The Chinese Five-Year plan stated a target for 500,000 battery-electric and plug-in electric vehicles by 2015, and five million by 2020. It even provided subsidies that in some cases went as high as $20,000 per car. But so far the attempts to popularize electric vehicles in China have been a colossal failure. For the most part, Chinese motorists lack access to charging infrastructure, and affluent Chinese prefer traditional luxury cars to eco-friendly ones. Furthermore, China’s electricity system is not developed enough to manage the simultaneous charging of numerous electric cars. As a result, fewer than 40,000 electric vehicles were purchased in China in 2014, less than 1 percent of new vehicle sales. With such weak sales, automakers have insufficient incentive to dedicate their production lines to manufacturing battery-powered vehicles. Unsurprisingly, Coda Automotive filed for bankruptcy protection in 2013.
Since the moonshot failed to materialize, China is now putting its faith in moonshine. Also known as wood alcohol, methanol fuel can be made from coal, natural gas, and biomass, which make it much more scalable than ethanol, its corn- and sugar-derived cousin used in the United States and Brazil. As with ethanol, the use of methanol requires minimal adjustments to vehicles and fueling infrastructure. China is the world’s biggest producer and user of methanol, primarily from coal. Due to its low cost compared to gasoline, this fuel is already used widely in millions of cars in several provinces, and Chinese automakers are rolling out cars that can run on it.
There is also a large market for aftermarket conversions of standard gasoline-only vehicles to run on alcohol fuels, with conversion prices of roughly $100 per vehicle. But China’s shift to coal-derived methanol is approaching a limit due to the transportation bottlenecks and environmental problems associated with coal shipment and use. If China is to successfully introduce fuel choice at its pumps, it must find a way to both increase the availability of coal as well as to introduce natural gas, and the panoply of fuels made from it, especially methanol, into its transportation sector. In these two efforts, the United States, being both the Saudi Arabia of coal and a new fracking empire, can be tremendously helpful.
Because China is poor in conventional gas reserves, natural gas today makes up less than 5 percent of the country’s energy portfolio, compared to the 25 percent average in the industrialized world. Most of China’s gas is used in industry and electricity generation; almost none as automotive fuel. Two things must happen in order for natural gas to play a role in powering cars: It must be more abundant domestically, and it must be cheaper to import.
Between the provinces of Sichuan and Shandong lies the world’s largest reserve of shale gas, 50 percent larger than America’s. But the current fracking technologies used in North America are insufficient to unlock this gigantic reserve. China’s shale gas formations are twice as deep as America’s, far costlier to tap into, and, by and large, concentrated in arid areas not conducive to the water-intensive extraction methods currently in use. There is also inadequate access to pipelines, and government price controls make shale gas development financially challenging.
Nevertheless, developing its shale reserves has become a Chinese national obsession—driven not only by the desire to reduce coal pollution but also from a deep sense of technological inadequacy: If the Americans can frack, why can’t we? While so far the results demonstrated by the Chinese natural gas industry have been underwhelming, it is never a good idea to underestimate Chinese doggedness and ability to emulate others. With growing Chinese investment in the North American shale boom, and with joint Sino-American efforts to enhance investment and technical cooperation aimed at accelerating shale gas development in China, in the long run China will learn how to exploit its unconventional hydrocarbons.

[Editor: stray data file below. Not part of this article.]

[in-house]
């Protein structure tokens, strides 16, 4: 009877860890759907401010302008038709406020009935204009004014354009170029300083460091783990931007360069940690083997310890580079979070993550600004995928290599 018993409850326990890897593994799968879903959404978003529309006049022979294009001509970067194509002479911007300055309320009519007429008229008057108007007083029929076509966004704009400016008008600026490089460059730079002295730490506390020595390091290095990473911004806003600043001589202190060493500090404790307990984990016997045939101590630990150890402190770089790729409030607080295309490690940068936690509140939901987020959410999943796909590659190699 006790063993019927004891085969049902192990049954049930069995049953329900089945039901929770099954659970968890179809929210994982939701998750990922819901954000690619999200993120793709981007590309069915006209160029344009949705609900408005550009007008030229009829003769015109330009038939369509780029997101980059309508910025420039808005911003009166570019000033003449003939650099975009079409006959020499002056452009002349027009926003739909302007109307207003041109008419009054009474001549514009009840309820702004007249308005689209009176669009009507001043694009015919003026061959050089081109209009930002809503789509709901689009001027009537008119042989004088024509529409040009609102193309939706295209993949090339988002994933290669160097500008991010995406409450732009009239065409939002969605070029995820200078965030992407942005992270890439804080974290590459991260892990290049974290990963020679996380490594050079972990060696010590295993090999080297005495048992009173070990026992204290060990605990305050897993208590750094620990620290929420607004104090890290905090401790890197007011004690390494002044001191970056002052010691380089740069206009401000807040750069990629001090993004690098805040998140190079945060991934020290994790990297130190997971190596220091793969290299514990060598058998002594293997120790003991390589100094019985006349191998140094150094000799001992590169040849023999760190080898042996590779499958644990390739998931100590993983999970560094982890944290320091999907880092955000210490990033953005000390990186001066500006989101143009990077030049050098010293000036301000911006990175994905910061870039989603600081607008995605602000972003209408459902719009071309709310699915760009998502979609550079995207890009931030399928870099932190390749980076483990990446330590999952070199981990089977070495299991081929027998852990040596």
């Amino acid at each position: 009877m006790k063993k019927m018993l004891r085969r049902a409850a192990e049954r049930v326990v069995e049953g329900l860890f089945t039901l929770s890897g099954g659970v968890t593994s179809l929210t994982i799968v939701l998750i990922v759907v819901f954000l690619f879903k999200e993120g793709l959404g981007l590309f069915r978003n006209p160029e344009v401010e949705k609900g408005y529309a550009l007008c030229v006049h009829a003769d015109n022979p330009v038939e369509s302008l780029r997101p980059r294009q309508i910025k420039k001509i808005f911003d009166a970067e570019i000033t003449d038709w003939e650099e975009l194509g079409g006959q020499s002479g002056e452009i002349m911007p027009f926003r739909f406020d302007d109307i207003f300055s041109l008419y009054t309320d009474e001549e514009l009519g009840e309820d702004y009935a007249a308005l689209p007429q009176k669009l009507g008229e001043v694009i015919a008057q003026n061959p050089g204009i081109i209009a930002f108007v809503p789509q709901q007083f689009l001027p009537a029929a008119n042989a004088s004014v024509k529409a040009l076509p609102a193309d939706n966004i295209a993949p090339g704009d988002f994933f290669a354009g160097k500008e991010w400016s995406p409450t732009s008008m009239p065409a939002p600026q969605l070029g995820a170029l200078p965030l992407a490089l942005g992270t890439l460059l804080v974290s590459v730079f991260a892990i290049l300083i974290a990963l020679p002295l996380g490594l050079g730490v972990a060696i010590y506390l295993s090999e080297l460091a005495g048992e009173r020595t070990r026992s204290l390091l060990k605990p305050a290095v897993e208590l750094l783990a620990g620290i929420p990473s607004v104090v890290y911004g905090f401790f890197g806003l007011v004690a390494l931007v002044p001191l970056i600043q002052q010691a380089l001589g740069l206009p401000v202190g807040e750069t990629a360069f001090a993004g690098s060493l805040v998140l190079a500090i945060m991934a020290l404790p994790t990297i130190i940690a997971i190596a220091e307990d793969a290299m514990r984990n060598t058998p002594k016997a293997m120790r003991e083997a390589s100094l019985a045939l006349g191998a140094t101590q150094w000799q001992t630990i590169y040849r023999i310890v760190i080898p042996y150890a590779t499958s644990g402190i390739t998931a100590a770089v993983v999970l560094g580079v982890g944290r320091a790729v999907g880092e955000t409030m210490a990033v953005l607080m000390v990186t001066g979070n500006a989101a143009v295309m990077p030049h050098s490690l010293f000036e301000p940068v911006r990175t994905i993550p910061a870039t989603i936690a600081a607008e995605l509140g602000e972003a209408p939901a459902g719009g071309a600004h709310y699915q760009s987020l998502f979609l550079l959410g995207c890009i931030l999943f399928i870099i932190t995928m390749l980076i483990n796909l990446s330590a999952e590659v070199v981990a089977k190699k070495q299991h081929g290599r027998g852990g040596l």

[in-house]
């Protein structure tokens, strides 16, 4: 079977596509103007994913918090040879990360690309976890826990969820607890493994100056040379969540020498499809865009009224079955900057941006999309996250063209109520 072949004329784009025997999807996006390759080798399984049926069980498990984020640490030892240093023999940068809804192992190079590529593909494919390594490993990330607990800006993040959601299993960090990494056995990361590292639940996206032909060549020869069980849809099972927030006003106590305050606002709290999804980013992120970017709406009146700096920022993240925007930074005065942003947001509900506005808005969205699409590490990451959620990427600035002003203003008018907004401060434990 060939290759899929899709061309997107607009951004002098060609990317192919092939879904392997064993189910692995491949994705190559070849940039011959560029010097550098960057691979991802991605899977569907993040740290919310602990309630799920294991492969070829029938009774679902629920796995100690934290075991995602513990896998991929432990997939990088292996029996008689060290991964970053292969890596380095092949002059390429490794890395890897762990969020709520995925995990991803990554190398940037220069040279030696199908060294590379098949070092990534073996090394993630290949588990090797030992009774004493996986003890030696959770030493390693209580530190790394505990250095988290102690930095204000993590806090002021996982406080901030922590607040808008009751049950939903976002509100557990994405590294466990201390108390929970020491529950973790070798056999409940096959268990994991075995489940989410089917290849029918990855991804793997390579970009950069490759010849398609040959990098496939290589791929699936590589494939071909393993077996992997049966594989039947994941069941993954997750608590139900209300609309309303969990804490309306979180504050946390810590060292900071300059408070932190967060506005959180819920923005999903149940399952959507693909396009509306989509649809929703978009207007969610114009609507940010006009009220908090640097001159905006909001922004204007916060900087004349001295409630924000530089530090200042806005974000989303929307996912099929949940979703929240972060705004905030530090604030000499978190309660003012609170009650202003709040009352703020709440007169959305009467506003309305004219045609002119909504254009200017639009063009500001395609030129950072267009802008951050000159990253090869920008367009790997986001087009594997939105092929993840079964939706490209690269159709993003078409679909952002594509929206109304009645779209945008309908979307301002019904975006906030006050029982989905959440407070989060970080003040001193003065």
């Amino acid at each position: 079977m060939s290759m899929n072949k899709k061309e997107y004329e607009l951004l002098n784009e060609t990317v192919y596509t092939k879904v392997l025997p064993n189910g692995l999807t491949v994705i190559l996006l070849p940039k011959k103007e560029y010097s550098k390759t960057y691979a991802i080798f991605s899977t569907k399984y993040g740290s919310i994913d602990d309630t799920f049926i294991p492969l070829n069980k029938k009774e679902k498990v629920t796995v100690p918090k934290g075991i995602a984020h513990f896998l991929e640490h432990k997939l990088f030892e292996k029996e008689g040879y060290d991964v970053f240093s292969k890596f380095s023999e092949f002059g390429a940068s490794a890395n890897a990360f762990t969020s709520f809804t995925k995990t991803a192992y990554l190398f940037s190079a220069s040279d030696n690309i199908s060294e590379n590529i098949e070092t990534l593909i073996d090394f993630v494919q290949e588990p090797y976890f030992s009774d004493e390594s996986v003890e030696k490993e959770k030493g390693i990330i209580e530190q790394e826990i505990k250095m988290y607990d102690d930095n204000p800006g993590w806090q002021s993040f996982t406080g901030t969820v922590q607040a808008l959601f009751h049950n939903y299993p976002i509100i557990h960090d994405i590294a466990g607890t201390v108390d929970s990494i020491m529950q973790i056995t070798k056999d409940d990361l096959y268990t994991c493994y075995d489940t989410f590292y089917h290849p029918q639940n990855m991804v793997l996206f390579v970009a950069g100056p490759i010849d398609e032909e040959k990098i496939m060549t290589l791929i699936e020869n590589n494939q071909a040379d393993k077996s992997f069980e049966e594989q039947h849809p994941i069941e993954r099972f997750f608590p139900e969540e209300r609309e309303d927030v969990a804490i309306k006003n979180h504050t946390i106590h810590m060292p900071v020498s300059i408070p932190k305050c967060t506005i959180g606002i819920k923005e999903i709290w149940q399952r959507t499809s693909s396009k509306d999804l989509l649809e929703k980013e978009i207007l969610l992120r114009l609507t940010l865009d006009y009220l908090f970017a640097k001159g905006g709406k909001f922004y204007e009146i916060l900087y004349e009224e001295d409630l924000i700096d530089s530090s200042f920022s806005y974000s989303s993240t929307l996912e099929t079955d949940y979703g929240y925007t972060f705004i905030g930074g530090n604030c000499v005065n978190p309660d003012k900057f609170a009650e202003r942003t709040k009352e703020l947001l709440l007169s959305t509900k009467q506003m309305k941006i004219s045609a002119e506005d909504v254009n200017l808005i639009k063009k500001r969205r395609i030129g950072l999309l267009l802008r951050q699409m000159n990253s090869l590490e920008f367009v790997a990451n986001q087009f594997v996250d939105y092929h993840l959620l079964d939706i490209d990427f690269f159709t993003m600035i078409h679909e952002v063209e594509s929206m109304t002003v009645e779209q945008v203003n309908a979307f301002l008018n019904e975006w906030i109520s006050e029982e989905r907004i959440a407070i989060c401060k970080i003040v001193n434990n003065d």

Until then, gas must be imported. But at what price? China may be surrounded by gas-rich neighbors like Russia and Turkmenistan and can import large volumes from more distant suppliers in the form of LNG, but due to structural distortions in the way gas is traded in Asia the gas comes at a vastly inflated price. Today, China’s spot price for LNG normally ranges between $13 and $15 per million btu, roughly four times the price a similar unit of energy would sell for in the U.S. market. The reason for the disparity, liquefaction and transportation costs aside, is that throughout the Asia-Pacific region the price of LNG is mostly indexed to oil or a basket of oil products, and therefore the higher oil prices get, the more expensive gas becomes. In other words, Asia buys natural gas but pays for oil, which in the United States is three to four times more costly on an energy equivalent basis. This would be akin to buying water at Champagne prices. The indexation to oil also pushes the price of piped gas up, giving neighboring suppliers stronger bargaining power. This legacy system imposes a hidden tax on Asian economies, effectively preventing natural gas from competing against both coal and oil.
In order to facilitate competition and lower prices, natural gas should be indexed to spot prices that are tied more closely with supply and demand fundamentals in the region (gas-to-gas competition). However, despite the fact that the Asia-Pacific is the second-largest gas market in the world, it lacks a single natural gas trading hub to facilitate the transparent exchange of the commodity and provide more competitive prices. It is past time for the largest gas users of Asia, supported by the United States, to join forces to delink the price of gas from the price of oil through the establishment of at least one regional trading hub in Asia. By acting as a buyers’ club for gas—as well as for oil—Asia can leverage its size and purchasing power in future price negotiations with the world’s leading gas exporters.